Monday 26 July 2021

The Travels of a 9 inch Cooke Telescope


In the Carter Observatory in Wellington New Zealand is a 9.75 inch Thomas Cooke & Sons telescope that has a wonderful history.

It was originally made for Edward Crossley of Halifax, West Yorkshire in 1867 as a 9.3 inch telescope, it was used extensively by Crossley and his assistant Joseph Gledhill, with important observations of Mars and Jupiter being made. The 9.3 inch was also used in double star measurements and lead to be of the most important early catalogues on double stars by Crossley, Gledhill and James Wilson of Rugby.

The 9.3 inch Cooke in Halifax

In 1896 a new photo visual lens was place in the telescope tube, it was slightly small at 9 inches. On the death of Crossley in 1905 and the retirement of Gledhill the telescope was sold to the Rev David Kennedy on the north island of New Zealand at Meeanee, where an observatory was opened in 1907.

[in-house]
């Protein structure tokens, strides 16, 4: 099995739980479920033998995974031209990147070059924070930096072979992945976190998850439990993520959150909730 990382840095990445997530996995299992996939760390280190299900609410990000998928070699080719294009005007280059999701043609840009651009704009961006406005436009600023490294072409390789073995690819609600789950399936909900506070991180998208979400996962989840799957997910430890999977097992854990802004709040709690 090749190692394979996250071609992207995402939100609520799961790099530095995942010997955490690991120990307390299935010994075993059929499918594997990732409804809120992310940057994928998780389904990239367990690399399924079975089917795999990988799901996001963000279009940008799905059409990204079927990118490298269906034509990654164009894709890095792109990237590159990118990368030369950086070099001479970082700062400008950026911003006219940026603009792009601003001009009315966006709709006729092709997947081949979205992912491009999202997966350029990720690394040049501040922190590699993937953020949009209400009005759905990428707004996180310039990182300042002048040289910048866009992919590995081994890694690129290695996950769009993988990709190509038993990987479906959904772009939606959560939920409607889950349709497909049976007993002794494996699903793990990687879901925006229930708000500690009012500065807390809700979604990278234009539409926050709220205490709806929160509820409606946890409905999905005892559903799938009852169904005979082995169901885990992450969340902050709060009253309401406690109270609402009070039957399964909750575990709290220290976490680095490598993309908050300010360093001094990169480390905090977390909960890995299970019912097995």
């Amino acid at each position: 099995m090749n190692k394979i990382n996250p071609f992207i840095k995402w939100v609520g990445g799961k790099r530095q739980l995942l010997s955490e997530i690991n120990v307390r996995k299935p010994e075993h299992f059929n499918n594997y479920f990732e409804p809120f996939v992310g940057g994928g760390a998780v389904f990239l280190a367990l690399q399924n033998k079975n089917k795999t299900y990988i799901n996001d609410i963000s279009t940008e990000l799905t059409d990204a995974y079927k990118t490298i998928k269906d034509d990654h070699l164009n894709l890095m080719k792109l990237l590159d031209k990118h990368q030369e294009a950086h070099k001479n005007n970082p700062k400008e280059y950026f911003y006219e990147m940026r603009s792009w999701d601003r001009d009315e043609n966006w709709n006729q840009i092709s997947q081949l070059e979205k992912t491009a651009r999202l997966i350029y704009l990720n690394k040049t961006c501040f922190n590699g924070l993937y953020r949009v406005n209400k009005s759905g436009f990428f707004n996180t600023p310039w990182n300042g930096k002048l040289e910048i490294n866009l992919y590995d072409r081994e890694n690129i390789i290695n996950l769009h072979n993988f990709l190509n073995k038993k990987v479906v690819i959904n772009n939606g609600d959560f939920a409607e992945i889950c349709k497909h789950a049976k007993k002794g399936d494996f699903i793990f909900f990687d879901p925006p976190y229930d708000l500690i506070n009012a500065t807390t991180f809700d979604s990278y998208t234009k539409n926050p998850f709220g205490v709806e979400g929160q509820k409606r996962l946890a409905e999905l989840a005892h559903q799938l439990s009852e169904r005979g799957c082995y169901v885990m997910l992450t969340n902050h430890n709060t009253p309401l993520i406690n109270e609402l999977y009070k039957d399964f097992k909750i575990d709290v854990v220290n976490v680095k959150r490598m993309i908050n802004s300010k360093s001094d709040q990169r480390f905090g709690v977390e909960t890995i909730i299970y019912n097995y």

By 1924 the telescope had been sold again to the Wellington City Council and was installed in a tin shed rather than a proper observatory due to a lack of money.

However a local farmer and business man Charles Rooking Carter left in his will in 1896 a sum of £2240 to build an observatory. The observatory was built in Wellington and opened in December 1941, however due to the war very little happened until 1945.

Since then the Cooke telescope has been extensively used and was retired from research work in 1971. In 1975 it was discovered that the chemicals inside the lens were unstable and over time would damage the lens. In 2001 a new lens this time 9.75 inches was installed.

The 9.75 inch Cooke in Wellington

Today the telescope is still used for public open evenings and is a testament to the telescopes built be Thomas Cooke that a telescope he made in 1867 is still working today.

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